Before leaving this neighbourhood a further glance may be taken of this place, already mentioned as being on the Roman road, between York and Newbro’. It appears with the lands immediately around, to have been a detached portion of the county of Durham, until 1844, when it was annexed to the North Riding.
Prior to the Roman road, the Brigantes had a way leading from Lindisfarne on the coast to York, across the hills of Hambleton. It is also recited in a royal charter, that Egfrig, King of Northumbria, granted in 685, not only Crayke, but a circuit of three miles round, to St. Cuthbert, Bishop of Lindisfarne, as a place of call on his journeys to York, and on it he erected a monastery.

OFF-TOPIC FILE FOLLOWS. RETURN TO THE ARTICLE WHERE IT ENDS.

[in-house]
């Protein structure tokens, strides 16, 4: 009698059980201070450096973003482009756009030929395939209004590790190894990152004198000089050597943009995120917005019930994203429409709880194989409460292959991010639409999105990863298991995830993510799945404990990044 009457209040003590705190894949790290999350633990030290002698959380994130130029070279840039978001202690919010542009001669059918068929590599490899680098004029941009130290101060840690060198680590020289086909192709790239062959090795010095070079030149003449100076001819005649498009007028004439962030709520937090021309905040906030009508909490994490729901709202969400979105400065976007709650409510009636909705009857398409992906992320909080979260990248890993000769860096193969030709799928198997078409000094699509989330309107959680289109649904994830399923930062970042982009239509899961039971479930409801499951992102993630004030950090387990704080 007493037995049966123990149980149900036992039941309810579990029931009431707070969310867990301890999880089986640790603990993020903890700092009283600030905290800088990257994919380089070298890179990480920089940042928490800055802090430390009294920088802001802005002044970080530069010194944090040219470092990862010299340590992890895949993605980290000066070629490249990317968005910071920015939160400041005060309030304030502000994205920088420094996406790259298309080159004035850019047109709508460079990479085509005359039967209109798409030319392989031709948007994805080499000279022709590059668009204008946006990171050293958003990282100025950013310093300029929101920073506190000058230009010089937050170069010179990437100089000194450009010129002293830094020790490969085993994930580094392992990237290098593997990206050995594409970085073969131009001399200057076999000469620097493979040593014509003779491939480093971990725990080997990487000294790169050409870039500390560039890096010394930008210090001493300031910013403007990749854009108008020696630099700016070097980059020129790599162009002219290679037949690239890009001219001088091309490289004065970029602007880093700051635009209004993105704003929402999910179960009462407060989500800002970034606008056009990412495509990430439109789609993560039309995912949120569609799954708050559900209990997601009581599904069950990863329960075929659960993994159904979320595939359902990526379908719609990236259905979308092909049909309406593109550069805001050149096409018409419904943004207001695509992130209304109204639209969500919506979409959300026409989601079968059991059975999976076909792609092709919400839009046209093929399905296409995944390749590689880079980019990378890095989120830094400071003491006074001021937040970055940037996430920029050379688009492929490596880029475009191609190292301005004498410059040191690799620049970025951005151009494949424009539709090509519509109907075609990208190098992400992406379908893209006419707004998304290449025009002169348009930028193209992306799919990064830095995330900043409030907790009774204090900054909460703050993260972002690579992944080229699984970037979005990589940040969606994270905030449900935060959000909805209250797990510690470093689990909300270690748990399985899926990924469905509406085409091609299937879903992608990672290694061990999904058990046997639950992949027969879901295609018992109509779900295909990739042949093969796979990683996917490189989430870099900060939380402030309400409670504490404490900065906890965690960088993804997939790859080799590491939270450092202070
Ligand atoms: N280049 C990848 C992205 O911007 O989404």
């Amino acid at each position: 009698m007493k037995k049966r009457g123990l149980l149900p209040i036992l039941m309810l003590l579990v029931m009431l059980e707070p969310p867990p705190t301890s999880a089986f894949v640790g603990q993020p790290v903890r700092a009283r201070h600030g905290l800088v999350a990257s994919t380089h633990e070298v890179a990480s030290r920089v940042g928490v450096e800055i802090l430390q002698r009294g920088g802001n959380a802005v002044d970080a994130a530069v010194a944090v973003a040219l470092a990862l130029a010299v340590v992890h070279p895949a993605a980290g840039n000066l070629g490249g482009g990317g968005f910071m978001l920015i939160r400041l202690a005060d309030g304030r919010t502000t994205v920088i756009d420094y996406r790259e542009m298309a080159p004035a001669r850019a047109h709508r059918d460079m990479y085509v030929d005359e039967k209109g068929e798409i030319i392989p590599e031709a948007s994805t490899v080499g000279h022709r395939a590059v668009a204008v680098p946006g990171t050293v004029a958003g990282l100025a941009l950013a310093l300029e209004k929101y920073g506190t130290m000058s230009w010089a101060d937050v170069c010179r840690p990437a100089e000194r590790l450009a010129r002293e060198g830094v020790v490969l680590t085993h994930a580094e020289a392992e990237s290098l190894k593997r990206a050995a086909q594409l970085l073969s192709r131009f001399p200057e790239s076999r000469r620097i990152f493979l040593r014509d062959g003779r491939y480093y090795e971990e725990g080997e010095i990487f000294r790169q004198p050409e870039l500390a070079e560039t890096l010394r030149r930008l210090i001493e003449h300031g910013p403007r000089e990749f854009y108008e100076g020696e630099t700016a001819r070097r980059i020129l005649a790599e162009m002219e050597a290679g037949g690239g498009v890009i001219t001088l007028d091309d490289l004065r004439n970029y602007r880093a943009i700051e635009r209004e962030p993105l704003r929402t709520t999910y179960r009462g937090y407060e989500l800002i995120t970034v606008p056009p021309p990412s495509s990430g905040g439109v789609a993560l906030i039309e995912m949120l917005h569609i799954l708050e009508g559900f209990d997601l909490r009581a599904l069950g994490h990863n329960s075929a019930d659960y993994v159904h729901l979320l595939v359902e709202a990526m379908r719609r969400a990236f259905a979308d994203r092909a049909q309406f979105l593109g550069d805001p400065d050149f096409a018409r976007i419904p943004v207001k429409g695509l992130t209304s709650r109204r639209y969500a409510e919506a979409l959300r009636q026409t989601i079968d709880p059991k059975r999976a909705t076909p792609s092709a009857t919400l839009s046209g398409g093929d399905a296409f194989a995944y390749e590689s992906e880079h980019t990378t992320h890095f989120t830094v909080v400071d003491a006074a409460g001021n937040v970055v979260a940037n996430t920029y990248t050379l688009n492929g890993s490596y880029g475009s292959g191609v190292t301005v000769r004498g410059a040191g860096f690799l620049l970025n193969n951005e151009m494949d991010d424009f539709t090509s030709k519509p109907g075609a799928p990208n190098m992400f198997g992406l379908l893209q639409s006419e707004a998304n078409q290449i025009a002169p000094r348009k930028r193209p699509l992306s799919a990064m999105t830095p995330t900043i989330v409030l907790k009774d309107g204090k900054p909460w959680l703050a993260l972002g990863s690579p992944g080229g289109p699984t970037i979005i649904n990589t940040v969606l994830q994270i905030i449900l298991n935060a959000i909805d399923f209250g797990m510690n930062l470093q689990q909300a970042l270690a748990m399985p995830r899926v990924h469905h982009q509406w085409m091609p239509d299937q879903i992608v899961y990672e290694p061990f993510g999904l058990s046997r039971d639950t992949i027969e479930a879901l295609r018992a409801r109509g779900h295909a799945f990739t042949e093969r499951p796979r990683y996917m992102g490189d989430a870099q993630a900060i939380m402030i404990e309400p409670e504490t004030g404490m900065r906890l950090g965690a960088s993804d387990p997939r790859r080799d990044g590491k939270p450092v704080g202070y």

When the Danes destroyed Lindisfarne, in the ninth century, the monks fled towards York, and sojourned at Crayke four years. The name of St. Cuthbert is still preserved here, the parish church being dedicated to him.
The Castle, standing upon an imposing eminence, is still the prominent object in the landscape, commanding most extensive views across the vales of York and Mowbray.
The original building was of the twelfth century, the little that remains of its foundations is incorporated with the present more modern erection, presenting but few points of interest. The church adjoining is chiefly noticeable for the beauty of its situation.